Prosecutors claimed that Jian G., who resided in Dresden, Germany, as well as Brussels, spied on Chinese opposition leaders there. If the accusations were validated, according to Interior Minister Nancy Faeser, Jian G’s acts would be “an attack on European democracy from within.” She claimed that because of Chinese espionage and Russian hybrid threats, Germany had drastically stepped up counterespionage.

Within two weeks, the AfD was found to have Russian spies in its ranks. This could be interpreted as a statement that sovereignty against the European interest is in the interest of third countries.

Put more simply, Moscow and Beijing are paying for Euroscepticism wherever they can, and the far-right parties are the right medium to carry out this operation. Although, not only the extreme-right, but the ultra-left are also happy to adopt Chinese narratives.

The other scandal was, in some ways, even more worrying. This is partly because it showed that German self-defense reflexes are still weak. Three people were arrested with the suspicion of supplying military technology information to a Chinese intelligence service. Two German companies under Chinese influence have long had contracts with leading German university research centers to buy military-industrial secrets.

The three suspects through their company entered a cooperation agreement with the university, which included preparing a study for a Chinese partner on machine parts that are important for the operation of powerful ship engines, including those used on combat ships, according to prosecutors.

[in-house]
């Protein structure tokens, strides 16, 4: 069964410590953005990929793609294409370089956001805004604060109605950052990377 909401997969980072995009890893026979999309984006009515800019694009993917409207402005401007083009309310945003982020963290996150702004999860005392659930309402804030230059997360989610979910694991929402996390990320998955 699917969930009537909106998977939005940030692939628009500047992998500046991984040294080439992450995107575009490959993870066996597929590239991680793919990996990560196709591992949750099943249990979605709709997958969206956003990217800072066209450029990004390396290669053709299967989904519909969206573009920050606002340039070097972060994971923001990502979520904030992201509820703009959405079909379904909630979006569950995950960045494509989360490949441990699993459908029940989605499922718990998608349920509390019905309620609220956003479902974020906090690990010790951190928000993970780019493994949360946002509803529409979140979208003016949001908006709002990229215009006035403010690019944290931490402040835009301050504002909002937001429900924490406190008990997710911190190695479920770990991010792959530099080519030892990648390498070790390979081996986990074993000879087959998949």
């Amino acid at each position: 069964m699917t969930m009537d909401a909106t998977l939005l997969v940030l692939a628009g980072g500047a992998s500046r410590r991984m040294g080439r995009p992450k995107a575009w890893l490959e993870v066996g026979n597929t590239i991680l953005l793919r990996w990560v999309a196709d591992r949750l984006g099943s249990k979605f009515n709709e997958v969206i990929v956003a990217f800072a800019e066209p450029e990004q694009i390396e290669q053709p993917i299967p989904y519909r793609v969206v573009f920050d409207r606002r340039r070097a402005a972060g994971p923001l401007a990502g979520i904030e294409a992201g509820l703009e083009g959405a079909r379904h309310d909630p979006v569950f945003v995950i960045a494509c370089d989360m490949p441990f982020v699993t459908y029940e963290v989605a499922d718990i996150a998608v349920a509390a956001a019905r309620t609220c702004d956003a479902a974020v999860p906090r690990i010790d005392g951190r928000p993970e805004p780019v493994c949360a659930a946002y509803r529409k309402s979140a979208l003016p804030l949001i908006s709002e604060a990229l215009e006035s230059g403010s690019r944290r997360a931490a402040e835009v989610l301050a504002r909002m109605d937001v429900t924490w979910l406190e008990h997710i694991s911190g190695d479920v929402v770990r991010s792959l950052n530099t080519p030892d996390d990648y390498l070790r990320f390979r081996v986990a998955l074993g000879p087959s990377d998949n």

They have acquired everything from engine designs for a warship to specifications for dual-use products that would otherwise be subject to export restrictions. They have stolen European intellectual property.

In connection of this case Nancy Faeser said the government was monitoring what she called a significant threat posed by Chinese espionage in business, industry and science.

“We look very closely at these risks and threats and have clearly warned and raised awareness about them so that protective measures are increased everywhere,” she said in a statement.  In this case, the issue of German innovative technologies that can be used for military purposes was “particularly sensitive,” she added.

Germany’s domestic intelligence service, known by its German acronym, BfV, warned that the level of espionage activities have nonetheless reached heights comparable to the Cold War due to the ongoing competition between China and Russia. The head of the agency, Thomas Haldenwang, told the members of the German Parliament, “Russia is the storm, China is the climate change.”

Serious Infiltrations in the British Defence System

Just one day prior to the Krah-scandal, two men – one of whom was employed as a parliamentary researcher for a prominent member of the British Conservative Party – were accused of spying for China in Britain.  The two individuals were charged with violating Britain’s Official Secrets Act by giving China information. Beijing’s embassy in London embassy declared the accusation to be “wholly fabricated.” Interestingly the researcher, named Christopher C. had ties to the China Research Group – a group that frequently holds hard (!) opinions about China.

In early May, just when Xi-Jinping landed in Serbia for the second part of his mini-tour of Europe, Downing Street declared that a “malign actor” had breached British military payroll records.

The British Ministry of Defence (MoD) announced on May 7 that a purportedly Chinese cyberattack had exposed the personal data of thousands of soldiers. The devastating hack exploited a weakness in a Department of Defense payroll system managed by contractors, which holds the names, bank account information, and, in some cases, addresses of 270 000 active and retired military personnel.

British Ministry of Defence (MoD) building in Whitehall, London (Source: Wikipedia)

British Ministry of Defence (MoD) building in Whitehall, London (Source: Wikipedia)

Former Far-right Politician Exposed in Belgium

Spying scandals are not limited to Germany or the United Kingdom. Several national agencies have warned of the threat that exists throughout the continent.